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Disney Says Skinny Bundles Are Hurting ESPN and Will Save ESPN

Disney bosses to customers: You need ESPN. You want ESPN.

Jamie Squire/Getty Images

Disney says skinny bundles have hurt ESPN.

Disney says skinny bundles will help ESPN.

No, that’s not a typo. That’s a summation of Disney’s earnings call yesterday, when company officials repeatedly argued that the move to smaller pay TV packages had hurt ESPN — and that ESPN would grow by embracing smaller pay TV packages.

Okay. So here’s the logic. Then we can get into the reality:

Disney says that the subscriber losses it has seen at ESPN, which it first started noting out loud last summer*, come from people signing up for smaller pay TV packages, which don’t include ESPN**.

Disney also says that it is pleased with the traction it is seeing from Sling TV, a Web-based skinny bundle — it offers a couple dozen channels for $20 a month — that includes ESPN***. Sling isn’t a giant hit — it likely has no more than 500,000 subscribers — but Disney CEO Bob Iger and his lieutenants repeatedly called it out on Tuesday, suggesting that ESPN would be working with other skinny bundles in the future.

Or, to sum up: Disney is fine with skinny bundles — as long as they include ESPN.

But just because Disney wants ESPN in skinny bundles doesn’t mean Disney will get ESPN in skinny bundles.

Disney is already suing Verizon over a pay TV offering the telco is selling that allows people to go without ESPN. And it’s very possible that Apple imagines that the $30-a-month Web TV package it would like to sell wouldn’t include ESPN, either.

This is all a brave new world for Disney, which until very recently couldn’t comprehend a scenario where people paid for TV but not ESPN****. And, as Iger pointed out yesterday, ESPN isn’t “cratering.” Even though it lost subscribers last quarter, its subscription and advertising revenue went up, because rates for both are going up.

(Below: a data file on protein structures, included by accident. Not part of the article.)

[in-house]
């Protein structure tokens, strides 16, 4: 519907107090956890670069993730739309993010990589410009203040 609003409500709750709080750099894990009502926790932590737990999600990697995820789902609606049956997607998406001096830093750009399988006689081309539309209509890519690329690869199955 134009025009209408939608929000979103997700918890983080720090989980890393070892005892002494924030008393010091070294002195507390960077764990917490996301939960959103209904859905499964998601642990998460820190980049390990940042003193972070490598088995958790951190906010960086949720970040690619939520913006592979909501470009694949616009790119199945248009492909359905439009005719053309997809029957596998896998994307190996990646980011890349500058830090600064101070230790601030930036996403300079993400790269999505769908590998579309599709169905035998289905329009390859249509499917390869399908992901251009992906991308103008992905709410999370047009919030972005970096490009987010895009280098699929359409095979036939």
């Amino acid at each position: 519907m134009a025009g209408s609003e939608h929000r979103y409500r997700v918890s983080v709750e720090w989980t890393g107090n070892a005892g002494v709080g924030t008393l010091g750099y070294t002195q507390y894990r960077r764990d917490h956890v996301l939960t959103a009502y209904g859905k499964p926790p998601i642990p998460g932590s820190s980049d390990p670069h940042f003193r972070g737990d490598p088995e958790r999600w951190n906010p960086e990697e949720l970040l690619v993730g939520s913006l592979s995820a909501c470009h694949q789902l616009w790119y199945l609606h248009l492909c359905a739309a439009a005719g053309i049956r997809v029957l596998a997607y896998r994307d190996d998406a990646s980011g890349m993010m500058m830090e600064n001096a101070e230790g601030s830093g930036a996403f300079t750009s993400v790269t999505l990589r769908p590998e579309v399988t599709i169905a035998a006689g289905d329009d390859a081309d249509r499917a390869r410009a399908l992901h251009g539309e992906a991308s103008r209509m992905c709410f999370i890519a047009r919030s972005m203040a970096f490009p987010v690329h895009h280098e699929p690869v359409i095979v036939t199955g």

Iger also argues, correctly, that lots of people like sports, and that isn’t changing. In fact, Disney says ESPN has recently seen an “uptick” in subscribers.

But as everyone now understands, ESPN is locked into expensive, long-term sports programming deals that will only get more expensive. That’s a problem if its sub base keeps eroding.

So in order for Disney’s “this is going to be fine” theory to work , ESPN is going to have to work much harder to convince pay TV operators and pay TV customers that ESPN is something they have to have. No matter what size the bundle is.

Plug time! As it turns out, I’ll be talking to ESPN boss John Skipper about all of this in one week, onstage at our Code/Media conference in Dana Point, Calif. You can read about it at the site you’re on now, or you can join us in person. See you very soon, either way.

* When it freaked out Wall Street, which remains freaked out.

** It’s worth noting that Comcast, the country’s biggest pay TV provider, says it doesn’t see many people subscribing to those packages. But let’s set that disconnect aside for now. (Comcast owns NBCUniversal, a minority investor in Vox Media, which owns this website.)

*** I called Sling’s take on ESPN a “crippled” version of ESPN last night, which prompted a few questions. Here’s the answer: The Sling version of ESPN isn’t the same version that I get via Time Warner Cable, because on Sling, I can’t pause ESPN, or rewind it, or record it. I also can’t watch it on more than one screen at a time. All of those restrictions were originally meant to prevent Sling from becoming a product that was so good people would drop their existing pay TV subscriptions. But I don’t think ESPN would put those restraints into a skinny bundle that it launched this year. Now it needs subscribers wherever it can find them.

**** It was striking how much of Tuesday’s call was devoted to questions not just about ESPN’s performance, but ESPN’s existence. One analyst even floated the notion that Disney might want to break ESPN into a separate entity, so it wouldn’t drag the rest of Disney down. Iger batted away that trial balloon. But it was an astonishing U-turn from just a few years ago, when the conventional wisdom was that Disney was really ESPN, and that its theme parks, movies and other assets were nice complements.

This article originally appeared on Recode.net.

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